New data on diversity in the UK games industry published today
The results of a UK Games Industry Census have been published as a report online today, authored by Mark Taylor.
The report summarises work that began as part of the ‘What constitutes good data in the creative economy project. Jedrzej Niklas, Helen Thornham & Mark Taylor worked with Ukie to understand questions of diversity in the UK games industry. This involved a range of different elements, including understanding attitudes towards data use in different games companies, as well as understanding best practice in collecting and retaining data in the creative industries. There’ll be more work coming out on these topics in the future.
This particlar report emerges as part of Mark’s subsequent Mark’s AHRC-funded Leadership Fellowship (Creative Industries): Understanding and Challenging Inequality in Culture (2019-2021). In collaboration with Ukie, survey data was collected from 3,200 people working in the games industry. Following Susan Oman’s (2019) recommendations on improving equality monitoring data practices, the survey and wider project were designed in collaboration with the games sector. This improved representation in the survey data of historically underrepresented groups. It also improved understanding of how to address pressing questions in a way that people felt comfortable with how their data would be used.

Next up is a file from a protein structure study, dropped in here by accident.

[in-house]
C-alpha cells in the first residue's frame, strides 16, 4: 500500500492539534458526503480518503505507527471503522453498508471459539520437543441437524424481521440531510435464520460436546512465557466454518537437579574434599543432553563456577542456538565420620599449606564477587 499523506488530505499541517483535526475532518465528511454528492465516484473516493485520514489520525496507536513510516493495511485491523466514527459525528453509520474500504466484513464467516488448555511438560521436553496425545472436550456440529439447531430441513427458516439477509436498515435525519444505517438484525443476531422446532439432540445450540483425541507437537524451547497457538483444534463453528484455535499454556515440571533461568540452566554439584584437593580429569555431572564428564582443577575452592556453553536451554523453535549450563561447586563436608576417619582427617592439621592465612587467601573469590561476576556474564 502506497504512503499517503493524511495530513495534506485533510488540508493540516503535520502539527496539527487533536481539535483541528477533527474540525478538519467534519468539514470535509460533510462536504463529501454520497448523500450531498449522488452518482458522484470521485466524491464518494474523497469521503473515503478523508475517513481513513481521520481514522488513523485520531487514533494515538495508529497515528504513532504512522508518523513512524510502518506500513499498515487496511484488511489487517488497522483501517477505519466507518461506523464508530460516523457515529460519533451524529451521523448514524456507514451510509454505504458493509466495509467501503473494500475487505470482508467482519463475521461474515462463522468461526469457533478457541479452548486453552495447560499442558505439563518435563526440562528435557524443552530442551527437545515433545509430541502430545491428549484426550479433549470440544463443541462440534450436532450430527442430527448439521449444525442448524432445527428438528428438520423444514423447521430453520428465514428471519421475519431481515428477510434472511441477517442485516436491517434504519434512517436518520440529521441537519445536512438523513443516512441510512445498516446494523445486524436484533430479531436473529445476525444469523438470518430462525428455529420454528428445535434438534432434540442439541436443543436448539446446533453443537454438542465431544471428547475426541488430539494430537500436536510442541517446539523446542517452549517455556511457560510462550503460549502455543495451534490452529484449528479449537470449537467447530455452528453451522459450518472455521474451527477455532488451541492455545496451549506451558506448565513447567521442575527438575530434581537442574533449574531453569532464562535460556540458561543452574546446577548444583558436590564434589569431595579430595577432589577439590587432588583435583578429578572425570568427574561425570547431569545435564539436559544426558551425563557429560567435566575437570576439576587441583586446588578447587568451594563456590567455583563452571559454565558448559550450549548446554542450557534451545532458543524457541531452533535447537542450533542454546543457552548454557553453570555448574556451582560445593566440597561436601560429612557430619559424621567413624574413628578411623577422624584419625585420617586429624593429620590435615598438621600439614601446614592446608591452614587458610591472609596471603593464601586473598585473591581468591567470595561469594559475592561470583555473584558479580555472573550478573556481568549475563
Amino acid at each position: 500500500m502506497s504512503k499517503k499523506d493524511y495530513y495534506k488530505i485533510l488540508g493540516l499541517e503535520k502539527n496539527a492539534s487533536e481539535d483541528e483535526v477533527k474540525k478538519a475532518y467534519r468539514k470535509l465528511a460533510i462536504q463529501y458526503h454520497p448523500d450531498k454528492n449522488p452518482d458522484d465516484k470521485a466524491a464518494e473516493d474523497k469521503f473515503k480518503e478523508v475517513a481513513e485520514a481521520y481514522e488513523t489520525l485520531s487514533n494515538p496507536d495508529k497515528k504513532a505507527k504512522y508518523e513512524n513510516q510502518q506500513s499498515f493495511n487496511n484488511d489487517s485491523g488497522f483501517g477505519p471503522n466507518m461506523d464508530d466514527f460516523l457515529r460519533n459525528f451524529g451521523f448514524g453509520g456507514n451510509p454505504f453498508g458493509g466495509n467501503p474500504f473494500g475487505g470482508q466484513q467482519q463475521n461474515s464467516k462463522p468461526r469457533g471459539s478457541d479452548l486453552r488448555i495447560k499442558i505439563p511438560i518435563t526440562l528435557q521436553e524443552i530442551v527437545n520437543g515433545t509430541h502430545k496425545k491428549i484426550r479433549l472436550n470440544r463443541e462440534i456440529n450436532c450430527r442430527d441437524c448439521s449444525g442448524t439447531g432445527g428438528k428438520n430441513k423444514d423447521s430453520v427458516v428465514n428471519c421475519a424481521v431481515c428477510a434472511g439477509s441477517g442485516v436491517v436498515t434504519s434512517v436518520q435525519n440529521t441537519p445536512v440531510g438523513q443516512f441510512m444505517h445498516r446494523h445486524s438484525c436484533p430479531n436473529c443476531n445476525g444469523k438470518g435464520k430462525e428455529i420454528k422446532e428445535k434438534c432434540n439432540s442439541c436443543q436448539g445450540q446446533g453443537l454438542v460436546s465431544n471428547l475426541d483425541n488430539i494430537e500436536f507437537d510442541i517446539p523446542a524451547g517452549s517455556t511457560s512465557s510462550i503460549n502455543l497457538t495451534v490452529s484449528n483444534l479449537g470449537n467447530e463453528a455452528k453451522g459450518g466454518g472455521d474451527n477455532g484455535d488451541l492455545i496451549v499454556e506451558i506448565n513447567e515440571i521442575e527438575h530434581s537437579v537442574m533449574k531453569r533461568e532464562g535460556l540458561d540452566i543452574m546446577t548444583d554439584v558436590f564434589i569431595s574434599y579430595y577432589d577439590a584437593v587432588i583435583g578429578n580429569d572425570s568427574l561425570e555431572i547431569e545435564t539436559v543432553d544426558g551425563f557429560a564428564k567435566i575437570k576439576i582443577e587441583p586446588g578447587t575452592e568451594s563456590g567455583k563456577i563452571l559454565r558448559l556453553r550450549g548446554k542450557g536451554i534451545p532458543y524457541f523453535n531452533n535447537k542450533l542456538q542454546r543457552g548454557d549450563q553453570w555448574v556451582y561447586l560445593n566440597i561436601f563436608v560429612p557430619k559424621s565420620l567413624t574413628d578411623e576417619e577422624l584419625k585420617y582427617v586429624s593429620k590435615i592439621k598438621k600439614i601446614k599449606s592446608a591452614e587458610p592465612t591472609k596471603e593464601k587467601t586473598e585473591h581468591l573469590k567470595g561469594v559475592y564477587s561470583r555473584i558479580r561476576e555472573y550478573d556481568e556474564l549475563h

The report published today summarises who works in games based on three key sets of questions, about the kind of work people do, their personal characteristics, and their backgrounds. The report also goes into more detail on the key issues of job role, nationality, education, and mental health. The report authors did their best to extend some of the analysis that’s seen in reports on other sectors in the CCIs, with a particular focus on intersectionality. The data underlying this report will also form the basis of academic publications that Mark will write as part of his AHRC fellowship, so the analysis will extend beyond what’s been published in this report.
The games sector is similar to other parts of the cultural and creative industries in some ways, but very different in others. It is predominantly male, at 70%, and 62% of people working in the sector grew up in households where the main income earner worked in a managerial or professional job: the highest proportion of any of the CCIs other than publishing. In generating this figure, we used the same measures that have been rolled out by Arts Council England. This means that the estimates can be compared with other key sectors, including the arts and broadcasting.